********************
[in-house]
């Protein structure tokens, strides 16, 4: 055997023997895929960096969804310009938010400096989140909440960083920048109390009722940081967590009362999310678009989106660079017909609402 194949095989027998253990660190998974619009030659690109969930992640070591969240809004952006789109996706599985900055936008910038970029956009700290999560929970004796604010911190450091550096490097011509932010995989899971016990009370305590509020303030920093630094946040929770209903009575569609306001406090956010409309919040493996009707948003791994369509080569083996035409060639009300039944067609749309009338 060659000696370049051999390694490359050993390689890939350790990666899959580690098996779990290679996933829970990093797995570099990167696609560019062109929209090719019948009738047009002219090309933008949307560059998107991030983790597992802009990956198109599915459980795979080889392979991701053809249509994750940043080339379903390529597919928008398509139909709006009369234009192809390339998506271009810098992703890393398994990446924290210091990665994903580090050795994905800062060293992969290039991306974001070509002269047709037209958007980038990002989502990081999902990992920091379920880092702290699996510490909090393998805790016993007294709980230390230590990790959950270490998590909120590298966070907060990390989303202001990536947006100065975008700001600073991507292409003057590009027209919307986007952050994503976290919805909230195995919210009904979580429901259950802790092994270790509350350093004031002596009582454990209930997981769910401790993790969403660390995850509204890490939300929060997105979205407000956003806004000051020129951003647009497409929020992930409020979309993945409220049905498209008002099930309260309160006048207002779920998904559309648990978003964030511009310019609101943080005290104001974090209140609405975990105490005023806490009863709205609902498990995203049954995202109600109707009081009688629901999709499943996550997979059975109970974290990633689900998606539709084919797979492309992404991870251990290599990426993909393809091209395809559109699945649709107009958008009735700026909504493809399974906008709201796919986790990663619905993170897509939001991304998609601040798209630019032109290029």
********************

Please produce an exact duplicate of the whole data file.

[in-house]
């Protein structure tokens, strides 16, 4: 055997023997895929960096969804310009938010400096989140909440960083920048109390009722940081967590009362999310678009989106660079017909609402 194949095989027998253990660190998974619009030659690109969930992640070591969240809004952006789109996706599985900055936008910038970029956009700290999560929970004796604010911190450091550096490097011509932010995989899971016990009370305590509020303030920093630094946040929770209903009575569609306001406090956010409309919040493996009707948003791994369509080569083996035409060639009300039944067609749309009338 060659000696370049051999390694490359050993390689890939350790990666899959580690098996779990290679996933829970990093797995570099990167696609560019062109929209090719019948009738047009002219090309933008949307560059998107991030983790597992802009990956198109599915459980795979080889392979991701053809249509994750940043080339379903390529597919928008398509139909709006009369234009192809390339998506271009810098992703890393398994990446924290210091990665994903580090050795994905800062060293992969290039991306974001070509002269047709037209958007980038990002989502990081999902990992920091379920880092702290699996510490909090393998805790016993007294709980230390230590990790959950270490998590909120590298966070907060990390989303202001990536947006100065975008700001600073991507292409003057590009027209919307986007952050994503976290919805909230195995919210009904979580429901259950802790092994270790509350350093004031002596009582454990209930997981769910401790993790969403660390995850509204890490939300929060997105979205407000956003806004000051020129951003647009497409929020992930409020979309993945409220049905498209008002099930309260309160006048207002779920998904559309648990978003964030511009310019609101943080005290104001974090209140609405975990105490005023806490009863709205609902498990995203049954995202109600109707009081009688629901999709499943996550997979059975109970974290990633689900998606539709084919797979492309992404991870251990290599990426993909393809091209395809559109699945649709107009958008009735700026909504493809399974906008709201796919986790990663619905993170897509939001991304998609601040798209630019032109290029």